Jeff Baker

I have an exercise I need everyone to participate in right now, okay?

First, I need you to consolidate every stock image you have in your library into one external hard drive. Lock them up safely in that little box where they can’t get out. Now I need you to drive up a very tall mountain, and (safely) walk to the nearest cliff. With all of your strength, huck that hard drive as far as you can and in a direction where nobody will find it. They can’t hurt anyone anymore.

Alright that might be a little extreme, but stick with me, because there’s there is a point to this madness.

Our primate brains are prewired to respond to visuals 60,000 times faster than text. It makes sense if you think about it. We evolved to identify threats and opportunities, and the fastest way to do that was to use our eyes. Bear = danger, berries = yum.

Just because we have been working in offices for the past sixty to seventy years doesn’t mean we get to throw away fifty million years of prewired survival mechanisms. If anything, with our shortened attention spans of 8.25 seconds (less than a goldfish), we are more prone to visual distractions than our ancestors.

Distracted by the puppy? It’s okay, you never had a choice.

So how does this relate to content marketing?

Well, were you paying attention, or are you still watching the dog eating a ballpark frank? Creating content that is text-only is fighting against our biological predisposition. So why fight? Let me debunk a few objections you may have to creating engaging imagery in your content.

1. It’s too expensive 

No it isn’t. If you can’t pony up the dough to create custom imagery, no problem. You can embed social content from Instagram, Twitter, and Quora. Watch, I will do all three below.

See how easy that was?

2. I’m in tech, I can’t publish images of French bulldogs. 

Fair point. You may be in an industry that doesn’t lend itself well to French Bulldogs (that’s unfortunate, but we get it), but that doesn’t let you off the hook. As a matter of fact, due to the abstract nature of your products and services, there is even more pressure to create engaging imagery. And don’t even think about using something like this:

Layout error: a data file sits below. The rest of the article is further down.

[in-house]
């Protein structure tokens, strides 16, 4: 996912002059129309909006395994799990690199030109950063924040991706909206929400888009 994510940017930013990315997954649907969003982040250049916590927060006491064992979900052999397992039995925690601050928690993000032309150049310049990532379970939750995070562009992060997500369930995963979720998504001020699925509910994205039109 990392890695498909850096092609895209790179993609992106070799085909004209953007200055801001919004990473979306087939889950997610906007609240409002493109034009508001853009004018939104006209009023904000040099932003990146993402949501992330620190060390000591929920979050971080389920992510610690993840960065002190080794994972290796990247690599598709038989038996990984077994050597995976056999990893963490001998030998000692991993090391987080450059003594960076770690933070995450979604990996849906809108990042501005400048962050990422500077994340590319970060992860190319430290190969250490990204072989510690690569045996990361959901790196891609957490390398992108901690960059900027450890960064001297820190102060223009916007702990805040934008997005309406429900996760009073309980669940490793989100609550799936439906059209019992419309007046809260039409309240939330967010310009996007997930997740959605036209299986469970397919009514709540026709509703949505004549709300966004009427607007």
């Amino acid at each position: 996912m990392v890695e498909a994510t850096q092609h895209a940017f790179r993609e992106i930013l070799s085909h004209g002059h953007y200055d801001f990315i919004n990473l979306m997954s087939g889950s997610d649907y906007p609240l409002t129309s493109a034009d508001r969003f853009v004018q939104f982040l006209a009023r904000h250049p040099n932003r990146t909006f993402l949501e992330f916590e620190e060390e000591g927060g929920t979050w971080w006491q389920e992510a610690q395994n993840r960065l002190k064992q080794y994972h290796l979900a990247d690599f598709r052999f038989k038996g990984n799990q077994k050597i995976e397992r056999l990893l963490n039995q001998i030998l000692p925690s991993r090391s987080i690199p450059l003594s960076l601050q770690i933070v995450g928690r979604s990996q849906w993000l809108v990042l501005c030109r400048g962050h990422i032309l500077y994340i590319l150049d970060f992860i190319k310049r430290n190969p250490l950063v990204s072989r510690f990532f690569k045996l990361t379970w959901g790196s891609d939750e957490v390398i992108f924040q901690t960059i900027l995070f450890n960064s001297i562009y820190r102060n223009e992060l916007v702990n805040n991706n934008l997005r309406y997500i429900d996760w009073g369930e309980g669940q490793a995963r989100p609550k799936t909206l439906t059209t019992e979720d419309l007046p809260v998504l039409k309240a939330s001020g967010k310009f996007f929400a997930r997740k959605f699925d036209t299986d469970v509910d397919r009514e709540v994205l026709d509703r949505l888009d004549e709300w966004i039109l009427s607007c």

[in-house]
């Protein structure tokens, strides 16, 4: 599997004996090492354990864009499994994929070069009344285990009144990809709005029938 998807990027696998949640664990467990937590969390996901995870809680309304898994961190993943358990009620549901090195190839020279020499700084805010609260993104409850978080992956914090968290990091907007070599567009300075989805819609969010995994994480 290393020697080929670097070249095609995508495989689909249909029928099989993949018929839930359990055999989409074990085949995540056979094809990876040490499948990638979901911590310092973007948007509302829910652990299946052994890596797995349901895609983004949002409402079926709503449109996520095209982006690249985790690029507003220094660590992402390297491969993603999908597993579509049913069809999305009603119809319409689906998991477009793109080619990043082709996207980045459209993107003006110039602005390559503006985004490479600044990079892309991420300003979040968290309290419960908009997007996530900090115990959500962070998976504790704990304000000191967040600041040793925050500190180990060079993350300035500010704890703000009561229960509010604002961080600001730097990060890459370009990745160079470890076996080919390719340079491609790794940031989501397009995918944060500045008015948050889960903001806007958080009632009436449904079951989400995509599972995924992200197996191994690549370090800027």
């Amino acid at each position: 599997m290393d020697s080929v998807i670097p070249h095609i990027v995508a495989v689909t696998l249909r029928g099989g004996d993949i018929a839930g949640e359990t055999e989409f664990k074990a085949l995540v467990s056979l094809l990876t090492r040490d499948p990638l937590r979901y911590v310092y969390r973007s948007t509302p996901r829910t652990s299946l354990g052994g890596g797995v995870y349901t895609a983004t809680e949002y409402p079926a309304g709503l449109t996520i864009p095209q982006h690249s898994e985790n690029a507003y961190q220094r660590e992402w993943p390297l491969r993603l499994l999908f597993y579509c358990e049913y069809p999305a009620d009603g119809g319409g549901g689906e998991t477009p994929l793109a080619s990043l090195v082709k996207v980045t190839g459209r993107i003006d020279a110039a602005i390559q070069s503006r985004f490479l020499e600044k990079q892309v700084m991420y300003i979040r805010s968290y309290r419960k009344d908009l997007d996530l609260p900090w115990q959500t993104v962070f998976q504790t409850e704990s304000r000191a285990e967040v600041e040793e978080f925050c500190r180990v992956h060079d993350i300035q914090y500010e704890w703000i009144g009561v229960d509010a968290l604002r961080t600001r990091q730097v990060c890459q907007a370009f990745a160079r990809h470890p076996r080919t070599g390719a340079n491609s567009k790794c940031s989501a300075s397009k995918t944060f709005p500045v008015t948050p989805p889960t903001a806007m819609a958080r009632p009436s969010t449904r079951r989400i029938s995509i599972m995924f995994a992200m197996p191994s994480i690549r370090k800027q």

The second your audience sees this image, they tune out. You would be better off having nothing at all. The market is saturated with uninspired imagery. If it doesn’t add value, it doesn’t belong on your blog. Get yourself a Canva account and turn your stock image into something mildly palatable.

That horrible picture above? I made it in two minutes, and it still is more interesting than a stock photo.

3. We have strict blog guidelines.

If they are that strict, then don’t have a blog. Seriously, with the amount of noise out there, you need to have an opinion, you need to have a voice, you need to be unafraid. Without a dash of personality your blogs are going to sit around gathering dust, save for the errant spam bot that happens upon it, (and even the spam bot will be bored).

The point is, if your blog is too stuffy for engaging imagery, you need to tear down your brand guidelines and start fresh. But make sure to start with the user’s experience first this time. Slash the red tape, break things, and watch traffic start rolling in.

Results are real

When you start going with the tide of visual content marketing, you’re going to reap its benefits. It’s what the market is asking for. Some facts to chew on:


What we really need to understand is that the market hasn’t really “shifted” towards visual marketing in any sense. We have always been visually inclined creatures.

The only thing that truly changed during our evolution was that we started sitting down at desks and broke a natural cycle of learning and behaving through visual stimulus. As a successful marketer, you are going to need to got on the bandwagon before you become obsolete.

Check out our most recent ebook on visual content marketing to get the full scoop.